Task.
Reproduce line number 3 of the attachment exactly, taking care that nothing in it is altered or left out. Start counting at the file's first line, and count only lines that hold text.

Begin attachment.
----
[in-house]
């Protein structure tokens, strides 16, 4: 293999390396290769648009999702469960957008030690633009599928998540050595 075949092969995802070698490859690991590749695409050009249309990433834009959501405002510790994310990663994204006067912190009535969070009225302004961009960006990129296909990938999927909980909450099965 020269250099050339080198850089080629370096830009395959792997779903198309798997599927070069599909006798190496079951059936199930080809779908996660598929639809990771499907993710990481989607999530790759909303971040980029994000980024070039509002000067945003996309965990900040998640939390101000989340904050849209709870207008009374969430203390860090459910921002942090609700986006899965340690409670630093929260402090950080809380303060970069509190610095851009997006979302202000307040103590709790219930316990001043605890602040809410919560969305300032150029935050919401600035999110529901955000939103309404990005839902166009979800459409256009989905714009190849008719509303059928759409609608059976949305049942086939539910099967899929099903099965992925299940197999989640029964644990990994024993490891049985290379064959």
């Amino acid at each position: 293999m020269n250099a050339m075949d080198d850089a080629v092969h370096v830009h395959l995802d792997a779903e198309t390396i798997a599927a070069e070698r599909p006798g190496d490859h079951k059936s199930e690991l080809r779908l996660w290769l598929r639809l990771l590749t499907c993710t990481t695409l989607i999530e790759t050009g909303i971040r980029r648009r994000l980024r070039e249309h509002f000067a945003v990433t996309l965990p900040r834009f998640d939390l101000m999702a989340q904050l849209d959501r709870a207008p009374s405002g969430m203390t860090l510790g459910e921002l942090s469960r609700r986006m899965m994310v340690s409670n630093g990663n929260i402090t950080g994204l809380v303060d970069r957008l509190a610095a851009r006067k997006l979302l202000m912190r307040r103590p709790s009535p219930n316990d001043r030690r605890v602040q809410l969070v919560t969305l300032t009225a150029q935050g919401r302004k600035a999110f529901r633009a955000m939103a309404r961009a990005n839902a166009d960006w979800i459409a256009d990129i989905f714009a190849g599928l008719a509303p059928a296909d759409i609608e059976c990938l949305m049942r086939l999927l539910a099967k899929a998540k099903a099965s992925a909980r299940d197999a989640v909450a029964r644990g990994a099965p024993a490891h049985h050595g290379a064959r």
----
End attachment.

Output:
């Amino acid at each position: 293999m020269n250099a050339m075949d080198d850089a080629v092969h370096v830009h395959l995802d792997a779903e198309t390396i798997a599927a070069e070698r599909p006798g190496d490859h079951k059936s199930e690991l080809r779908l996660w290769l598929r639809l990771l590749t499907c993710t990481t695409l989607i999530e790759t050009g909303i971040r980029r648009r994000l980024r070039e249309h509002f000067a945003v990433t996309l965990p900040r834009f998640d939390l101000m999702a989340q904050l849209d959501r709870a207008p009374s405002g969430m203390t860090l510790g459910e921002l942090s469960r609700r986006m899965m994310v340690s409670n630093g990663n929260i402090t950080g994204l809380v303060d970069r957008l509190a610095a851009r006067k997006l979302l202000m912190r307040r103590p709790s009535p219930n316990d001043r030690r605890v602040q809410l969070v919560t969305l300032t009225a150029q935050g919401r302004k600035a999110f529901r633009a955000m939103a309404r961009a990005n839902a166009d960006w979800i459409a256009d990129i989905f714009a190849g599928l008719a509303p059928a296909d759409i609608e059976c990938l949305m049942r086939l999927l539910a099967k899929a998540k099903a099965s992925a909980r299940d197999a989640v909450a029964r644990g990994a099965p024993a490891h049985h050595g290379a064959r």